Good afternoon, friends! As you know by now, the Curvy Sewing Collective editors are big fans of tried-and-true patterns. Once we perfect the fit of a garment, we sew it up again and again, supplementing our wardrobes with splendid variations on pencil skirts, knit tops, and shirtdresses. Well, maybe that last one is just me. I am a hardcore shirtdress fan girl. Though I love dresses of all sorts, the ones I wear to death have buttons and collars. That feminine twist on a men’s classic shirt brings me back every time.
For the past month, I’ve been on an absolute roll with one particular shirtdress pattern: McCall’s 6696. With the cutting of my fifth version last night, 6696’s tried-and-true status became glaringly obvious. After years of hunting for the perfect shirtdress pattern, I’ve finally fallen in love. So, what makes 6696 a keeper exactly?
Let’s take a look at her style lines, shall we? With three sleeve variations and two skirt options, pleated full and straight, McCall’s 6696 can reproduce so many variants on this wardrobe staple. Thanks to those options, this pattern beautifully fits a number of body silhouettes. The real strength of this pattern lies in the details, however. Instead of taking shortcuts, 6696 has all the best shirtdress bells and whistles: separate waistband, button bands, a collar with a collar stand, pockets, yoke and waistband facings, and optional belt loops! There is even an additional bias-cut slip pattern, for wear under sheer and lace fabrics. It’s the holy grail of shirtdresses! I can’t tell you how many patterns I’ve cooed over, only to end up with floppy collared muslins, thanks to the lack of a stand. This one has given me four perfectly turned collars, without any hideous buckling or flattening.
The rest of construction is just as satisfying. The full skirt, which is the version I prefer stylistically, is heavily pleated all the way around. It’s a bit laborious to do all those pleats, but some good markings and a bit of patience should see even beginners safely through. The way McCall’s has you construct the pleats means they won’t shift around, during construction, and give you headaches aligning them with the waistband. There is a bit of hand-sewing involved throughout the dress, but most of it is easily bypassed with top-stitching. It adds detail and saves you time. Woohoo!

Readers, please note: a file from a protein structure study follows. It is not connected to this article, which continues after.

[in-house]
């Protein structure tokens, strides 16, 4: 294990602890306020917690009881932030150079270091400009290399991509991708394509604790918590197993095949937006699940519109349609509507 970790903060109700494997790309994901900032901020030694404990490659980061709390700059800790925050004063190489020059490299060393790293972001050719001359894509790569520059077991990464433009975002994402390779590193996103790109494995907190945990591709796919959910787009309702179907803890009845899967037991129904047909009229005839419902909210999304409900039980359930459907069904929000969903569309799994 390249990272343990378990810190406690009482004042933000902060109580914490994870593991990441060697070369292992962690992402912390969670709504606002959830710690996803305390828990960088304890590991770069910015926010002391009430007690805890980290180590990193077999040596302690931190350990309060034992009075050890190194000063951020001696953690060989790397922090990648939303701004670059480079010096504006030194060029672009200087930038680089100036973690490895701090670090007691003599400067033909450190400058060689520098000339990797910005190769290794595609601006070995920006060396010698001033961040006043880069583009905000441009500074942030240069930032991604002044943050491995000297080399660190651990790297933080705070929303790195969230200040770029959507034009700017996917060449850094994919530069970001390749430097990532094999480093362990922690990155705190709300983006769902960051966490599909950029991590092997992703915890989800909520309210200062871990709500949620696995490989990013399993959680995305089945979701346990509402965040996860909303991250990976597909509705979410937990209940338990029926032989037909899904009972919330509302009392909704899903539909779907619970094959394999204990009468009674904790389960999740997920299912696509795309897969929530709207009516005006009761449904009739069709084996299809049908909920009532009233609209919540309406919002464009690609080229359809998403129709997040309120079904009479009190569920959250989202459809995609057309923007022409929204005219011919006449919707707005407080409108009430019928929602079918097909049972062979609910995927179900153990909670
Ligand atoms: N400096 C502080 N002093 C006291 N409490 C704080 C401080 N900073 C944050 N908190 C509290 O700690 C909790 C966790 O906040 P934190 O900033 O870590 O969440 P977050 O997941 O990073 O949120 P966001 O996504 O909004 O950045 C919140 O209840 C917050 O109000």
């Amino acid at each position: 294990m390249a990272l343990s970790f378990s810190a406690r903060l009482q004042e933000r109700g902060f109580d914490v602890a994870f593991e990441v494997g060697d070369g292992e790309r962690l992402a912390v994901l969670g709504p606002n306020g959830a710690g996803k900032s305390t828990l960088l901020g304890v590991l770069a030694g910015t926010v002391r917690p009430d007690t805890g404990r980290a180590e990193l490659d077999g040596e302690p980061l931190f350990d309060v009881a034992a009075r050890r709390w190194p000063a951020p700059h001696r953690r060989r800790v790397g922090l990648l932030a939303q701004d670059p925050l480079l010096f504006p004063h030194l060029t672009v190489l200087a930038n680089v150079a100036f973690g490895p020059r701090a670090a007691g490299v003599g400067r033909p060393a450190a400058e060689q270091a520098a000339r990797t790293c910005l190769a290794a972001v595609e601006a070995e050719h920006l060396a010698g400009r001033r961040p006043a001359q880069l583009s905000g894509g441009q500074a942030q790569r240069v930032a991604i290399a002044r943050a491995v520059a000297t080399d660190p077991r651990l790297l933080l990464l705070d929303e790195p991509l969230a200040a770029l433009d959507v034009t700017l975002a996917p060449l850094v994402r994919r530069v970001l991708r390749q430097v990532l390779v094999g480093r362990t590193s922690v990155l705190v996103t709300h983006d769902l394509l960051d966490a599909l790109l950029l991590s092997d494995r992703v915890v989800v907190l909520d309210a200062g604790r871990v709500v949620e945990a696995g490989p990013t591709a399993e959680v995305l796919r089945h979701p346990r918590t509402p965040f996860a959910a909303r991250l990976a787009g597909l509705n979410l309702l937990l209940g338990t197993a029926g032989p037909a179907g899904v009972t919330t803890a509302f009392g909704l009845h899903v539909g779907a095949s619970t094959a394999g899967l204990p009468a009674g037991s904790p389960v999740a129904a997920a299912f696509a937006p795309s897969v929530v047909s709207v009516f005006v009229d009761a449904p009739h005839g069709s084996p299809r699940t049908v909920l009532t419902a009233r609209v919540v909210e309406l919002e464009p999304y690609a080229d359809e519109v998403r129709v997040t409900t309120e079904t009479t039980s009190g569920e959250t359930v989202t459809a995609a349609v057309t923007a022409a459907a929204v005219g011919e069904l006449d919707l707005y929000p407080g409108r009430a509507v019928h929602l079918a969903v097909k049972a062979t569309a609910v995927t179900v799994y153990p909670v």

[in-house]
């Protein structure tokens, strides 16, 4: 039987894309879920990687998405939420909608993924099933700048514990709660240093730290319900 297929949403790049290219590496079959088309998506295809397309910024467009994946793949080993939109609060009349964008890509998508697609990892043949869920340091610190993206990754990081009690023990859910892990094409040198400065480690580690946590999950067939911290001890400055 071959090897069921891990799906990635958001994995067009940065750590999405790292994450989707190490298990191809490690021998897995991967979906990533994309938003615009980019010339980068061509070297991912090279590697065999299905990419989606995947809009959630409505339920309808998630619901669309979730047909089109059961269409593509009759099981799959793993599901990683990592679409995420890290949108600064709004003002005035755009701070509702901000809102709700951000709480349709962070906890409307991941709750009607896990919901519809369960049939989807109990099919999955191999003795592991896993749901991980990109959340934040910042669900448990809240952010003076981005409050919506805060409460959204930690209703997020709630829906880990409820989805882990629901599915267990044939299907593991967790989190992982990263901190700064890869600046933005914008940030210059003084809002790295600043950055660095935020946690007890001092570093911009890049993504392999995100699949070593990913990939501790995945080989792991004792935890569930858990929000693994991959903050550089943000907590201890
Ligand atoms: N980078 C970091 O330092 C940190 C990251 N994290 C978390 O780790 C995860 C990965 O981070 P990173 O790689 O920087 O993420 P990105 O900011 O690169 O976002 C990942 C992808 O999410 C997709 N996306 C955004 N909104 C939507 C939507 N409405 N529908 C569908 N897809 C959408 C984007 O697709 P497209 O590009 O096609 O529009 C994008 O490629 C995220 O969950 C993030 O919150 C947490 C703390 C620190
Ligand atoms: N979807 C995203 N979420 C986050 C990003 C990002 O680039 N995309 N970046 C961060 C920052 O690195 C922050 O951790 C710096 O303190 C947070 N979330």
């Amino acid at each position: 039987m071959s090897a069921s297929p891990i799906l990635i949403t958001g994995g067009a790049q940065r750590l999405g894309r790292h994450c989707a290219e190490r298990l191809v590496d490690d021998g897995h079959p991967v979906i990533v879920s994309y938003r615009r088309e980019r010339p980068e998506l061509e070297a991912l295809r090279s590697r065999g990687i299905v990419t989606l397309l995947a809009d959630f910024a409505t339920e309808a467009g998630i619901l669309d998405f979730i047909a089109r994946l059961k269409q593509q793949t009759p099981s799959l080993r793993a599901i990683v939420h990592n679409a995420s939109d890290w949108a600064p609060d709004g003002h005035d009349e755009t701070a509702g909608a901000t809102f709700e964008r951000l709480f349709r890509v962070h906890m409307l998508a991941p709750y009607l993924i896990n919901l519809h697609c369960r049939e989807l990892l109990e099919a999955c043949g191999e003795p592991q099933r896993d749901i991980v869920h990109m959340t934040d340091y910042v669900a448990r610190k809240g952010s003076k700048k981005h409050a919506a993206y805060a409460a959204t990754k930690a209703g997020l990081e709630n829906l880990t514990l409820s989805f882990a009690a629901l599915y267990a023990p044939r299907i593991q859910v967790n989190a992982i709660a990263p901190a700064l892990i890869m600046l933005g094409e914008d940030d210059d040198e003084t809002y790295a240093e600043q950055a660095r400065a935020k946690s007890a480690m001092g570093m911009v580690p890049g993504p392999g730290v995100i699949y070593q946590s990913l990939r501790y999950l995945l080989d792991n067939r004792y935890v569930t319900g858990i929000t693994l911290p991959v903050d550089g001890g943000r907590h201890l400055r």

6696 also looks good in a wide range of fabrics. I’ve made it in three different weights of cotton–poplin, quilting, and dotted Swiss lawn–and have just cut out a wool crepe version. Changing the body of one’s fabric will change the impact of the skirt’s fullness, but both floaty and structured iterations suit the pattern lines. The included slip pattern is super easy and quick, made up in silk or cotton voile. If you’re longing for an eyelet or lace dress of any sort, it’s a can’t miss slip pattern, in its own right.
Even better, the sizing on McCall’s 6696 is more expansive than your average Big 4 pattern. Not only does it go up to a size 24 (46-39-48), but there are separate bodice patterns for cup sizes up to a D. That means the pattern’s actual out-of-the-envelope bust measurement goes up to 48 inches plus ease. To test this more inclusive bodice sizing, I made my first version without any alterations other than grading. I cut a size 20 at the shoulders, to a 22 D-cup bodice, back to a 20 for the waist and hips, to cover my measurements of 46-34-45. It was a miraculously good fit! With a bit of dart lengthening to take care of some fabric excess, it fit my 36E chest without pulling or gaping.
Since then, I’ve perfected my personal fit a little bit more, with an FBA on a smaller bodice. However, this is a fantastic pattern for those concerned about bust adjustments, both full and small. With the amount of ease involved in this pattern, and my own personal experience, I would say most DD and E cups can beautifully fit into this D-cup bodice without an FBA. Though, should you wish it, this is the pattern used in our very own FBA tutorial! Both an FBA and an SBA are very straight-forward on this bodice, thanks to its two dart construction.
Overall, I would give McCall’s 6696 four out of five stars on the curvy scale. Though expansive, I wish the size range went up another two sizes or so, to include an even larger range of body types. With its classic, tailored design and silhouette options, however, I heartily recommend this dress. If you’re looking for a project to perfect buttonholes or collars, this is a fantastic dress to construct. The instructions are vivid and helpful, with surprisingly clear diagrams. (Note: I do use a different collar construction order, found on Four Square Walls.) Happy sewing!